by Elena Clark

Jackie comes home one night to find another man in her bed.

D I S C U S S I O N  F O R U M  |  R E T U R N  T O  S T  O N L I N E



The lights were off when Jackie came home.

Normally John would still be up at three in the morning, but he must have decided to have an early night for once. He might even be sober. Jackie bundled up all the dirty clothes and other gear in her arms and struggled out of the car, almost dropping her gun.

"Lock," she commanded, but the car didn't lock. The first thing she was going to get with her new, better paycheck was a new, better car. Meanwhile, Anthony's gang could have this one if they could be bothered to drive off with it. They'd probably prefer the brand-new red one in the space next to it, though. Jackie wondered whose it was. It certainly stood out in this neighborhood.

She hurried across the parking lot, clutching the gun, stunstick, cuffs, and pile of sweaty, slithery track suits that were the result of her week of training. She hoped that John's early bedtime was because he wanted to be rested for her arrival, not because he was passed out from partying.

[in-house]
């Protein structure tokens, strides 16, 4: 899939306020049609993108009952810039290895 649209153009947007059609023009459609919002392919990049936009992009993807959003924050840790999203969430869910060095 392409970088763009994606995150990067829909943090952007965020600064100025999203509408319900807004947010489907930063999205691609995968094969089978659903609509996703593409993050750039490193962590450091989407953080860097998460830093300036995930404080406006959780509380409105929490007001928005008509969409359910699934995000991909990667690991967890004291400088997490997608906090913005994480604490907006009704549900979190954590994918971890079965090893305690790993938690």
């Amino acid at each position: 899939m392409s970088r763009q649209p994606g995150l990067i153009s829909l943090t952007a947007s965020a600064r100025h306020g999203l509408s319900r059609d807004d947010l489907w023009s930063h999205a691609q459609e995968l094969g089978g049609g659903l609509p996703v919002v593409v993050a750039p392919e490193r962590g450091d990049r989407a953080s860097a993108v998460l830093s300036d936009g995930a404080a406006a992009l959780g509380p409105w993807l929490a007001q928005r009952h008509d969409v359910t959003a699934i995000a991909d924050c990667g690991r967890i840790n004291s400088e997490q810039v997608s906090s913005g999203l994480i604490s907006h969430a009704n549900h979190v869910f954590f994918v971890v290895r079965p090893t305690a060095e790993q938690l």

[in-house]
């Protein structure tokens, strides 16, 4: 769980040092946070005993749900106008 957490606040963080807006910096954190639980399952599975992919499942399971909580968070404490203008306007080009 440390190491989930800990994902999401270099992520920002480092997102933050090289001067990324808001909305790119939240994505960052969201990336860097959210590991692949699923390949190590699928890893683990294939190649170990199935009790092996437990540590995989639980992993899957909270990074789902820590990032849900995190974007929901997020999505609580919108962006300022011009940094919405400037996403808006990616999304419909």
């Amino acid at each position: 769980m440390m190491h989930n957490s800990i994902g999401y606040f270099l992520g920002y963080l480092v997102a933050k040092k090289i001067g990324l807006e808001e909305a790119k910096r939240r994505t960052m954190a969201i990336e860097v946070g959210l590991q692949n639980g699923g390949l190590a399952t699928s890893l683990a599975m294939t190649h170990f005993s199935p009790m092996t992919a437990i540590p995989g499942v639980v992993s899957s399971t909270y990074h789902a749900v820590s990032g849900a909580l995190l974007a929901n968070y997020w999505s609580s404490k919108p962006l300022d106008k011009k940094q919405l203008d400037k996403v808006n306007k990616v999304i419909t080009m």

The front door to the apartment building read her retina and clicked open. She moved up the stairs at what she wanted to be a jog but was really a limp. Police training camp had included daily practice in hand-to-hand combat, a painful shock for a girl who had never done anything more aggressive than a little unauthorized e-entry.

The scanner on their apartment had to try several times before it finally read her retina and let her into the dark hallway. She stumbled over something that clinked. "Lights," she ordered softly. The lights came on, showing her all the beer bottles that had spilled out of the recycling box by the door. John could never manage to take them out in time to prevent a housekeeping disaster.

The living room was strewn with empty pizza boxes and the containers of unrecognizable and probably illegal substances. She had told John he would have to stop doing that kind of thing once she started working for the police. Apparently he had decided to have one last fling before then. She had also told him, more than once, that a steady diet of beer, junk food, and drugs was going to put an end to his acting career before it ever got started, but he never paid attention to that, either.

"John?" she called as she pushed the bedroom door open. Something stirred on the bed. The shape in the darkness seemed wrong, too big for just John.

"John?" she said again, standing uncertainly in the threshold. Her new training told her that she was standing in an illuminated doorway, presenting a perfect target.

"Who's there?" murmured a man with a voice that wasn't John's. He sat up. "Who are you?"

"Who are you? What are you doing in my bed? Where's John?" Jackie tried to make out the other figure on the bed, but it was just a lump under blankets.